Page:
(AA) – As Ethiopian workers marked the Labor Day on Friday, the main labor union in Ethiopia has called on the government to set a minimum wage for workers in the country.
“The working wages set for employees vary from industry to industry and they are insufficient to lead a [decent] life,” Kassahun Folo, President of the Confederation of Ethiopian Workers Unions (CETU), told The Anadolu Agency.
He said salaries of employees are often set by the companies.
“The wage they set is usually very low,” Kassahun said.
“Employees working for industries are facing drudging working conditions and are earning a very low wage, as they do not have other options,” he said.
Kassahun accused foreign companies of not allowing workers to organize.
“Some foreign industries do not allow workers to organize and they offer them low payment,” he said.
“We are working with employers on the need to form workers’ unions and devise ways to improve the amount of wages,” he added.
Industry Ministry spokesperson Melaku Taye, for his part, said the government will not intervene to set a minimum wage for workers.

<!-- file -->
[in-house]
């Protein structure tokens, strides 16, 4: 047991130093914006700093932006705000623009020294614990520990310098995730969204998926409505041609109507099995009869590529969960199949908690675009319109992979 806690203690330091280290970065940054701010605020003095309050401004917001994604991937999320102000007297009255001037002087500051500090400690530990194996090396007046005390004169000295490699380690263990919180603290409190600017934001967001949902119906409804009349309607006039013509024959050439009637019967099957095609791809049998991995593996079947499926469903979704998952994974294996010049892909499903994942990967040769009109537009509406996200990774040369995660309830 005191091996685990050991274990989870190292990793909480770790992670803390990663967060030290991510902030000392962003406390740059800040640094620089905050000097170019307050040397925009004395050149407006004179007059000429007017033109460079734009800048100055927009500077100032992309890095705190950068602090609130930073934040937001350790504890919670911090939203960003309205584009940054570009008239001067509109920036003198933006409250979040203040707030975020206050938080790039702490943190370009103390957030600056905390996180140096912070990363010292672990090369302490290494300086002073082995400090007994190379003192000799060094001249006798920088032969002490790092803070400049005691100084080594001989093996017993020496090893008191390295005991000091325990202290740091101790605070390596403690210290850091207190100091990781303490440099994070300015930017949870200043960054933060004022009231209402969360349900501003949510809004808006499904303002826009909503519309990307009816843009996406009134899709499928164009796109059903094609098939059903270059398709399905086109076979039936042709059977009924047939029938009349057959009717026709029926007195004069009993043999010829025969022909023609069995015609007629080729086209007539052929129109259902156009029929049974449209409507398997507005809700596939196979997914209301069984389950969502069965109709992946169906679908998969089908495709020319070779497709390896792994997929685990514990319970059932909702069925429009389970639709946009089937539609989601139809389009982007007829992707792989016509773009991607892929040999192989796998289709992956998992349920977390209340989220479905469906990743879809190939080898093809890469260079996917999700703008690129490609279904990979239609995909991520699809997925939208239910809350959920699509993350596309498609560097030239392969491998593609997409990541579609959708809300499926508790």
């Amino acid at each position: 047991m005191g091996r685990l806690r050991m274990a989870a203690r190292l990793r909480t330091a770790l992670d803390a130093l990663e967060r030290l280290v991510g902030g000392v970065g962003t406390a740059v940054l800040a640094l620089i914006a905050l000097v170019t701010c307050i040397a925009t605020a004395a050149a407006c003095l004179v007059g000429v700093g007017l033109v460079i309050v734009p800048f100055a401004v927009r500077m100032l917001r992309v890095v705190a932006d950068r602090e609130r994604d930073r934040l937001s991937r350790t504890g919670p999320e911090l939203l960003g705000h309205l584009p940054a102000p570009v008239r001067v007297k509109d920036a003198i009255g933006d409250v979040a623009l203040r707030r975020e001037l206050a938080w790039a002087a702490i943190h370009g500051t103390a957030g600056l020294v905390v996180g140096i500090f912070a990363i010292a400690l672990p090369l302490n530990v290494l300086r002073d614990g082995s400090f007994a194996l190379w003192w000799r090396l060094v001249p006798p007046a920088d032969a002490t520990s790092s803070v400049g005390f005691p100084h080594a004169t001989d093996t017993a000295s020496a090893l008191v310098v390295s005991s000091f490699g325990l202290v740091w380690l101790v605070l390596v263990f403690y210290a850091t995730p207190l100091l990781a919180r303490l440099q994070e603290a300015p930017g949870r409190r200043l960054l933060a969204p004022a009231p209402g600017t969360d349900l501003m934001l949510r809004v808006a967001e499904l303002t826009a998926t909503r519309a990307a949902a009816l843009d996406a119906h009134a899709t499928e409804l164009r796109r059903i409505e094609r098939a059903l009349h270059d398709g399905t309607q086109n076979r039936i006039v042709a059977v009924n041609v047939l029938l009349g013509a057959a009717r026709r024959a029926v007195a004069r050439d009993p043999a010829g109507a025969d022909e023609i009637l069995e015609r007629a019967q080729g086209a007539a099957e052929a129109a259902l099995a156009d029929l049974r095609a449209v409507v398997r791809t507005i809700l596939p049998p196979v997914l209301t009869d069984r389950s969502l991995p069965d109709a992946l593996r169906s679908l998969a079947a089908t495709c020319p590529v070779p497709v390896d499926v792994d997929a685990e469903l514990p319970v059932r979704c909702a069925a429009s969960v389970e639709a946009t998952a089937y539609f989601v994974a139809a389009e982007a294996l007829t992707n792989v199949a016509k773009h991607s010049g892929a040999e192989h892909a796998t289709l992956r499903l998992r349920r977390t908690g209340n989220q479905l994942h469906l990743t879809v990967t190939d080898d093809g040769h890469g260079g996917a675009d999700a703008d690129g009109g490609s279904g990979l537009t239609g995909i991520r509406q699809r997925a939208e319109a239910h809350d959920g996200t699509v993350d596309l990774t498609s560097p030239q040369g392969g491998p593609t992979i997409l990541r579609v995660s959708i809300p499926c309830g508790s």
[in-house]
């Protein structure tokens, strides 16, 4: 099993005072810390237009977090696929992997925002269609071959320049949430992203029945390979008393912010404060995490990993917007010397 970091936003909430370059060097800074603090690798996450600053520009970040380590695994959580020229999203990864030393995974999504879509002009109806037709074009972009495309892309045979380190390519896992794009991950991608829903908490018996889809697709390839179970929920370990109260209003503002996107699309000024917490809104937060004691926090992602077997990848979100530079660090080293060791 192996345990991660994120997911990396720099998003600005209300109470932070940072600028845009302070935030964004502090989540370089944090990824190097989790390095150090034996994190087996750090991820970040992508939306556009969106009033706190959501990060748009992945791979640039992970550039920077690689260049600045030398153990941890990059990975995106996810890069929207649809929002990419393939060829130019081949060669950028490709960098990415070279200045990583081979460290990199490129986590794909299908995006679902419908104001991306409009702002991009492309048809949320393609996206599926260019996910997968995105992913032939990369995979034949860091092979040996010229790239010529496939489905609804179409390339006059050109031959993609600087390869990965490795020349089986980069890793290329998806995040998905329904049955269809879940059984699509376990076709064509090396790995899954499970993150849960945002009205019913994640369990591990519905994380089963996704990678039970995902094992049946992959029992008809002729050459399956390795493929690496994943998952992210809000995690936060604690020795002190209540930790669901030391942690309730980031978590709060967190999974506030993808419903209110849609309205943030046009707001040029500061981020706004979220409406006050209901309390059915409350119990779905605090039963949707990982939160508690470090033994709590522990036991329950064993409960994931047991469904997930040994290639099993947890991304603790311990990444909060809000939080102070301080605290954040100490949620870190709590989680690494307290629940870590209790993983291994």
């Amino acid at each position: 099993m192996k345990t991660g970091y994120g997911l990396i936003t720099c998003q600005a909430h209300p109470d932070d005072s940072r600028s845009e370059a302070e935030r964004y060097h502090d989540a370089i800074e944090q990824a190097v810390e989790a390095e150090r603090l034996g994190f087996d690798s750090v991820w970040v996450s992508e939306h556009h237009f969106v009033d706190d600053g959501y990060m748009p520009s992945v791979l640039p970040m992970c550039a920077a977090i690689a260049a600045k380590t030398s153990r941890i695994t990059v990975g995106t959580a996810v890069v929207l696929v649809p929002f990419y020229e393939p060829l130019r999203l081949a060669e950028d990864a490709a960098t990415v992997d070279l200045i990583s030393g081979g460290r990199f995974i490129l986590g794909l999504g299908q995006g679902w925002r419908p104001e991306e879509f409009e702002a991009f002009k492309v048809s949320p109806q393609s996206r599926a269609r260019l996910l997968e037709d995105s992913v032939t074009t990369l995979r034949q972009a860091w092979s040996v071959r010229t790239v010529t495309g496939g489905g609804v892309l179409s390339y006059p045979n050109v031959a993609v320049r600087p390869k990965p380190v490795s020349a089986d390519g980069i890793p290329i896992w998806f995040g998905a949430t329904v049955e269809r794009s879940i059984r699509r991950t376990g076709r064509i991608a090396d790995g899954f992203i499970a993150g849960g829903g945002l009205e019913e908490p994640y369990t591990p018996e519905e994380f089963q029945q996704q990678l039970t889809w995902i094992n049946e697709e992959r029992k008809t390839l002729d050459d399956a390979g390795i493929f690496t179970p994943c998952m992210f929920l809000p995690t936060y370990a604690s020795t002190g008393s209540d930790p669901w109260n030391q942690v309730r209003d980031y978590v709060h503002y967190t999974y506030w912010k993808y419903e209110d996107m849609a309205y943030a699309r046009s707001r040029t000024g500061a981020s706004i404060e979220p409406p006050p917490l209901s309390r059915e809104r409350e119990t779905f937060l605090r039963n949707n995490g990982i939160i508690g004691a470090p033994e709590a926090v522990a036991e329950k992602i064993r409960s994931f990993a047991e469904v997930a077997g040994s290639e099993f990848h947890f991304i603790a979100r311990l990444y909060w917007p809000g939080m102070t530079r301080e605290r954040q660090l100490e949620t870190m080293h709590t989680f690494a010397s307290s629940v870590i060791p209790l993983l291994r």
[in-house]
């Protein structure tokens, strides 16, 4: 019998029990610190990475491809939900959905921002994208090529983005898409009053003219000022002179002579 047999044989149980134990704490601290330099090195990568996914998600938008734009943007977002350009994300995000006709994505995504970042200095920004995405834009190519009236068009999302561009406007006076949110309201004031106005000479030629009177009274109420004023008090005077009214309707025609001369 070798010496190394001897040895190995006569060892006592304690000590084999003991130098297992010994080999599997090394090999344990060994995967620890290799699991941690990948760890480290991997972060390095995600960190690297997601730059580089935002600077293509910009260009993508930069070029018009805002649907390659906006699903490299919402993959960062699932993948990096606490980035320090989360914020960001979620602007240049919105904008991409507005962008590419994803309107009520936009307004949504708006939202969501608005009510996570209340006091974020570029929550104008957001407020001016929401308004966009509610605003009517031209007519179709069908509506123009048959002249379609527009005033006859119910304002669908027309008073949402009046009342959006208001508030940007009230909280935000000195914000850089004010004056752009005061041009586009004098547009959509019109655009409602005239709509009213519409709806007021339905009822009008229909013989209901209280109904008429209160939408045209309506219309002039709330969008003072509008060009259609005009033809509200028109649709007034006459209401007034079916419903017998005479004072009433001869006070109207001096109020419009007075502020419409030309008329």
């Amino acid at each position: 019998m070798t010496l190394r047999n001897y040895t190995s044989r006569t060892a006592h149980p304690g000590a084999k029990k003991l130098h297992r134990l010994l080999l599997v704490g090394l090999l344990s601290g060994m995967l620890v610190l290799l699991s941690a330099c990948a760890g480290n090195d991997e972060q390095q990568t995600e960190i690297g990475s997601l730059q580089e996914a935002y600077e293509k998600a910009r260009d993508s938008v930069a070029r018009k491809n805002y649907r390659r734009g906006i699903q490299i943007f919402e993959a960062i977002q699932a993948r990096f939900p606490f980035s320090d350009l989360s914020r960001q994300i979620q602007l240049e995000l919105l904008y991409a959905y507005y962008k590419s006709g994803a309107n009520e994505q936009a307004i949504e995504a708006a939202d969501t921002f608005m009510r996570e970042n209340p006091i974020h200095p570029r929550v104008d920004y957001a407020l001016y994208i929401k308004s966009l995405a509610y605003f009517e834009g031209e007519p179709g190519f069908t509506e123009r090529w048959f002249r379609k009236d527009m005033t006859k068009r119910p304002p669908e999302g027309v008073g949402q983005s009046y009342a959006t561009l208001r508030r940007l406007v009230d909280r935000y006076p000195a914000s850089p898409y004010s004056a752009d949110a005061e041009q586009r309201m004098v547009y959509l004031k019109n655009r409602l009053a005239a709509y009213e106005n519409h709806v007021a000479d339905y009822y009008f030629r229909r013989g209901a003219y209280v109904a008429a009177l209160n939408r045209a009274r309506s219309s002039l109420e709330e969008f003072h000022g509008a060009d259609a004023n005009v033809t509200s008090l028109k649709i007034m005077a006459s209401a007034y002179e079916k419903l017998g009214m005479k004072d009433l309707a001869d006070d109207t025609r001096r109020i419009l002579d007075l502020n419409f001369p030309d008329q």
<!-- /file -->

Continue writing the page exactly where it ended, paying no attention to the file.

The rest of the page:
“We would not involve in setting minimum wages for industry workers whether the industries are owned by foreigners or Ethiopians,” he said.
“We don’t want to regulate wages as such intervention is contrary to our free market economic policies,” Melaku said.
According to the spokesperson, the ministry can work to enhance the technical and knowhow capacities of employees to encourage employers to pay more as per improved performances.
Melaku said the government has attached prime attention to manufacturing industries, which are believed to create abundant job opportunities.
Currently, the manufacturing industry sector has created 313,000 jobs.
Some 24 percent of the beneficiaries are females.
According to the Industry Minister, the manufacturing sector has grown by 4.4 percent last year.
The export earnings from manufacturing industries hit $397,935 in 2014.
The contribution of industries to Ethiopia’s national economy is projected to be about 21.4 percent by the end of the country’s five-year development plan, which began in 2011.